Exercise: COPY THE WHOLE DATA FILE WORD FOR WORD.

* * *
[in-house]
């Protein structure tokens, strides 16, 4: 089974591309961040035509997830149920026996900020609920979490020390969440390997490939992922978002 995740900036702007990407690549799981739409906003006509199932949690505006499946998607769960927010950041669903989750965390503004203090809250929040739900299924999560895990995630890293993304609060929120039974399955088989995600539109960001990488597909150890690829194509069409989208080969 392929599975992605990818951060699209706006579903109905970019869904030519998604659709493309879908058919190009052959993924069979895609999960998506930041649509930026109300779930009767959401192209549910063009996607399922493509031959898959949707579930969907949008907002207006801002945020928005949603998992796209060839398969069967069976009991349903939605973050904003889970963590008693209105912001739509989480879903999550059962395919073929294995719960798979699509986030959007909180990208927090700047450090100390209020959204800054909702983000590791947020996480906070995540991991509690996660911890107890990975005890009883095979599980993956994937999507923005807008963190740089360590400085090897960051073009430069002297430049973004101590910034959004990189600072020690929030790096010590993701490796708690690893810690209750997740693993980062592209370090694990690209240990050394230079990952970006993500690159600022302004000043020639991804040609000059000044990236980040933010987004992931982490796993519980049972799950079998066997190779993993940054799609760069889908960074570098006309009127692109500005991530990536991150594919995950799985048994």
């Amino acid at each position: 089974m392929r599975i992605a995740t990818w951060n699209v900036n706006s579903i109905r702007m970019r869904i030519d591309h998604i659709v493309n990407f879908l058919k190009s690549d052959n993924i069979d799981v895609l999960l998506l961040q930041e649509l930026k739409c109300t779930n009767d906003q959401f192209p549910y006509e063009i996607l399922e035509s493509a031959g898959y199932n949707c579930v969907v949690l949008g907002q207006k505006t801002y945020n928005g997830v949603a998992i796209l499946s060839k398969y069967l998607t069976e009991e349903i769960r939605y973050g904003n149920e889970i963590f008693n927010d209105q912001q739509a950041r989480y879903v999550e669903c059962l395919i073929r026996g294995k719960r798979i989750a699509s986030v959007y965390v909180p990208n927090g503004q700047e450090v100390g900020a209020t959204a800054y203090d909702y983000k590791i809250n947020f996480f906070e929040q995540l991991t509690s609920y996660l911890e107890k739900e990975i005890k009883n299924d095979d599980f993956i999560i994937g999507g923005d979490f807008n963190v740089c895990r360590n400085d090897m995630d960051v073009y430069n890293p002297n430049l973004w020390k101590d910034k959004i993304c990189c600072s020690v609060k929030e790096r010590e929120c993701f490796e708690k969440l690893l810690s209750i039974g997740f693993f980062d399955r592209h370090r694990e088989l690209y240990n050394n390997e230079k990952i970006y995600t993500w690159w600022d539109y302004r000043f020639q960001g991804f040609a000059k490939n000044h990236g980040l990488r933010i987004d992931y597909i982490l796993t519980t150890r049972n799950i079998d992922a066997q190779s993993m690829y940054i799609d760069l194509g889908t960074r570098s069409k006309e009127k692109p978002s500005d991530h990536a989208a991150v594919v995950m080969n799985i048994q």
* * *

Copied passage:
[in-house]
């Protein structure tokens, strides 16, 4: 089974591309961040035509997830149920026996900020609920979490020390969440390997490939992922978002 995740900036702007990407690549799981739409906003006509199932949690505006499946998607769960927010950041669903989750965390503004203090809250929040739900299924999560895990995630890293993304609060929120039974399955088989995600539109960001990488597909150890690829194509069409989208080969 392929599975992605990818951060699209706006579903109905970019869904030519998604659709493309879908058919190009052959993924069979895609999960998506930041649509930026109300779930009767959401192209549910063009996607399922493509031959898959949707579930969907949008907002207006801002945020928005949603998992796209060839398969069967069976009991349903939605973050904003889970963590008693209105912001739509989480879903999550059962395919073929294995719960798979699509986030959007909180990208927090700047450090100390209020959204800054909702983000590791947020996480906070995540991991509690996660911890107890990975005890009883095979599980993956994937999507923005807008963190740089360590400085090897960051073009430069002297430049973004101590910034959004990189600072020690929030790096010590993701490796708690690893810690209750997740693993980062592209370090694990690209240990050394230079990952970006993500690159600022302004000043020639991804040609000059000044990236980040933010987004992931982490796993519980049972799950079998066997190779993993940054799609760069889908960074570098006309009127692109500005991530990536991150594919995950799985048994």
């Amino acid at each position: 089974m392929r599975i992605a995740t990818w951060n699209v900036n706006s579903i109905r702007m970019r869904i030519d591309h998604i659709v493309n990407f879908l058919k190009s690549d052959n993924i069979d799981v895609l999960l998506l961040q930041e649509l930026k739409c109300t779930n009767d906003q959401f192209p549910y006509e063009i996607l399922e035509s493509a031959g898959y199932n949707c579930v969907v949690l949008g907002q207006k505006t801002y945020n928005g997830v949603a998992i796209l499946s060839k398969y069967l998607t069976e009991e349903i769960r939605y973050g904003n149920e889970i963590f008693n927010d209105q912001q739509a950041r989480y879903v999550e669903c059962l395919i073929r026996g294995k719960r798979i989750a699509s986030v959007y965390v909180p990208n927090g503004q700047e450090v100390g900020a209020t959204a800054y203090d909702y983000k590791i809250n947020f996480f906070e929040q995540l991991t509690s609920y996660l911890e107890k739900e990975i005890k009883n299924d095979d599980f993956i999560i994937g999507g923005d979490f807008n963190v740089c895990r360590n400085d090897m995630d960051v073009y430069n890293p002297n430049l973004w020390k101590d910034k959004i993304c990189c600072s020690v609060k929030e790096r010590e929120c993701f490796e708690k969440l690893l810690s209750i039974g997740f693993f980062d399955r592209h370090r694990e088989l690209y240990n050394n390997e230079k990952i970006y995600t993500w690159w600022d539109y302004r000043f020639q960001g991804f040609a000059k490939n000044h990236g980040l990488r933010i987004d992931y597909i982490l796993t519980t150890r049972n799950i079998d992922a066997q190779s993993m690829y940054i799609d760069l194509g889908t960074r570098s069409k006309e009127k692109p978002s500005d991530h990536a989208a991150v594919v995950m080969n799985i048994q």